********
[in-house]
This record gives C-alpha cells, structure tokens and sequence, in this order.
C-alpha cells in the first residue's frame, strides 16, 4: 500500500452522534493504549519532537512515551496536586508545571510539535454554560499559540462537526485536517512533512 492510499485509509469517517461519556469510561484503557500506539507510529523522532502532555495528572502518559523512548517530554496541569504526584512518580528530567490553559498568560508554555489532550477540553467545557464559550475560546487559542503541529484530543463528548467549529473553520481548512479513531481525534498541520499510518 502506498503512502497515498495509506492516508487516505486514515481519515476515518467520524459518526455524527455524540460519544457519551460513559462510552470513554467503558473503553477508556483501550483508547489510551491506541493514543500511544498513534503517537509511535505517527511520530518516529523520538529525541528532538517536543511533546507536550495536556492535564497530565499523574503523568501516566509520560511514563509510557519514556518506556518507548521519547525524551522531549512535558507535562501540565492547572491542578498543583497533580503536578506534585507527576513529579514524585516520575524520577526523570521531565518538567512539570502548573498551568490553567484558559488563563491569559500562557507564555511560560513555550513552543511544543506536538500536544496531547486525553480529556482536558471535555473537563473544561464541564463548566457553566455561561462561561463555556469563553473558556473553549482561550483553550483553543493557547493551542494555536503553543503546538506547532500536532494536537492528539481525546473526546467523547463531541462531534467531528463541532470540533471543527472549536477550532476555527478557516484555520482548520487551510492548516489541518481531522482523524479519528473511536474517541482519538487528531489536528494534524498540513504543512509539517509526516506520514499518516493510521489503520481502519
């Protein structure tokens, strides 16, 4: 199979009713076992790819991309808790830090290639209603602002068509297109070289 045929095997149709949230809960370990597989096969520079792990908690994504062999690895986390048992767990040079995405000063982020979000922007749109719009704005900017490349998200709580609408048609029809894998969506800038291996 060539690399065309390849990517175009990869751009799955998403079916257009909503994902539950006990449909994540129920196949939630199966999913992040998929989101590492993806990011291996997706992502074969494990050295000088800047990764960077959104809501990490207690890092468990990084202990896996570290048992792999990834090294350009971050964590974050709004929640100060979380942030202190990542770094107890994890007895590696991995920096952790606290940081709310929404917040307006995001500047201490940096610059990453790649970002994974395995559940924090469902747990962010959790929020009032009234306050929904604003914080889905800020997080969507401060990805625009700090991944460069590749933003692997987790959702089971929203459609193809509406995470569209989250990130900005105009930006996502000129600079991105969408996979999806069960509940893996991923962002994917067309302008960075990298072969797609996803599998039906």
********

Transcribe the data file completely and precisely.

[in-house]
This record gives C-alpha cells, structure tokens and sequence, in this order.
C-alpha cells in the first residue's frame, strides 16, 4: 500500500452522534493504549519532537512515551496536586508545571510539535454554560499559540462537526485536517512533512 492510499485509509469517517461519556469510561484503557500506539507510529523522532502532555495528572502518559523512548517530554496541569504526584512518580528530567490553559498568560508554555489532550477540553467545557464559550475560546487559542503541529484530543463528548467549529473553520481548512479513531481525534498541520499510518 502506498503512502497515498495509506492516508487516505486514515481519515476515518467520524459518526455524527455524540460519544457519551460513559462510552470513554467503558473503553477508556483501550483508547489510551491506541493514543500511544498513534503517537509511535505517527511520530518516529523520538529525541528532538517536543511533546507536550495536556492535564497530565499523574503523568501516566509520560511514563509510557519514556518506556518507548521519547525524551522531549512535558507535562501540565492547572491542578498543583497533580503536578506534585507527576513529579514524585516520575524520577526523570521531565518538567512539570502548573498551568490553567484558559488563563491569559500562557507564555511560560513555550513552543511544543506536538500536544496531547486525553480529556482536558471535555473537563473544561464541564463548566457553566455561561462561561463555556469563553473558556473553549482561550483553550483553543493557547493551542494555536503553543503546538506547532500536532494536537492528539481525546473526546467523547463531541462531534467531528463541532470540533471543527472549536477550532476555527478557516484555520482548520487551510492548516489541518481531522482523524479519528473511536474517541482519538487528531489536528494534524498540513504543512509539517509526516506520514499518516493510521489503520481502519
């Protein structure tokens, strides 16, 4: 199979009713076992790819991309808790830090290639209603602002068509297109070289 045929095997149709949230809960370990597989096969520079792990908690994504062999690895986390048992767990040079995405000063982020979000922007749109719009704005900017490349998200709580609408048609029809894998969506800038291996 060539690399065309390849990517175009990869751009799955998403079916257009909503994902539950006990449909994540129920196949939630199966999913992040998929989101590492993806990011291996997706992502074969494990050295000088800047990764960077959104809501990490207690890092468990990084202990896996570290048992792999990834090294350009971050964590974050709004929640100060979380942030202190990542770094107890994890007895590696991995920096952790606290940081709310929404917040307006995001500047201490940096610059990453790649970002994974395995559940924090469902747990962010959790929020009032009234306050929904604003914080889905800020997080969507401060990805625009700090991944460069590749933003692997987790959702089971929203459609193809509406995470569209989250990130900005105009930006996502000129600079991105969408996979999806069960509940893996991923962002994917067309302008960075990298072969797609996803599998039906």